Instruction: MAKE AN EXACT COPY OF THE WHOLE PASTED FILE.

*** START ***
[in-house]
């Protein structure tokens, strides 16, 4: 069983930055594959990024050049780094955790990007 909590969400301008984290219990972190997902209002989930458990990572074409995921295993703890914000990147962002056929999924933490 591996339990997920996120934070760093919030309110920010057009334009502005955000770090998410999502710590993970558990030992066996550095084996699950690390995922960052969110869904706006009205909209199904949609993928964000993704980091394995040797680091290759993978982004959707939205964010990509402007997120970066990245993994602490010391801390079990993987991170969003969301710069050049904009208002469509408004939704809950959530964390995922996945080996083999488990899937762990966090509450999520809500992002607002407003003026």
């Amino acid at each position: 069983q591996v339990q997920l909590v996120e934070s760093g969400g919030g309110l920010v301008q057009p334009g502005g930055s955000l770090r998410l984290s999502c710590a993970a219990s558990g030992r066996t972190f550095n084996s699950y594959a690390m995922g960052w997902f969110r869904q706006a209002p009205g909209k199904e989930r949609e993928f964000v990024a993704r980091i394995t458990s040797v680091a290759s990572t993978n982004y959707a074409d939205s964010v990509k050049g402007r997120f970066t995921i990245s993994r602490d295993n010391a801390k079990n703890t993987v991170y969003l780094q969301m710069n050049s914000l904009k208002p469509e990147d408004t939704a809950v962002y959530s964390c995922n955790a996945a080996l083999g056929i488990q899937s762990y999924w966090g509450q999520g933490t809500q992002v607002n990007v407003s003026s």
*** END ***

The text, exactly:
[in-house]
């Protein structure tokens, strides 16, 4: 069983930055594959990024050049780094955790990007 909590969400301008984290219990972190997902209002989930458990990572074409995921295993703890914000990147962002056929999924933490 591996339990997920996120934070760093919030309110920010057009334009502005955000770090998410999502710590993970558990030992066996550095084996699950690390995922960052969110869904706006009205909209199904949609993928964000993704980091394995040797680091290759993978982004959707939205964010990509402007997120970066990245993994602490010391801390079990993987991170969003969301710069050049904009208002469509408004939704809950959530964390995922996945080996083999488990899937762990966090509450999520809500992002607002407003003026």
């Amino acid at each position: 069983q591996v339990q997920l909590v996120e934070s760093g969400g919030g309110l920010v301008q057009p334009g502005g930055s955000l770090r998410l984290s999502c710590a993970a219990s558990g030992r066996t972190f550095n084996s699950y594959a690390m995922g960052w997902f969110r869904q706006a209002p009205g909209k199904e989930r949609e993928f964000v990024a993704r980091i394995t458990s040797v680091a290759s990572t993978n982004y959707a074409d939205s964010v990509k050049g402007r997120f970066t995921i990245s993994r602490d295993n010391a801390k079990n703890t993987v991170y969003l780094q969301m710069n050049s914000l904009k208002p469509e990147d408004t939704a809950v962002y959530s964390c995922n955790a996945a080996l083999g056929i488990q899937s762990y999924w966090g509450q999520g933490t809500q992002v607002n990007v407003s003026s």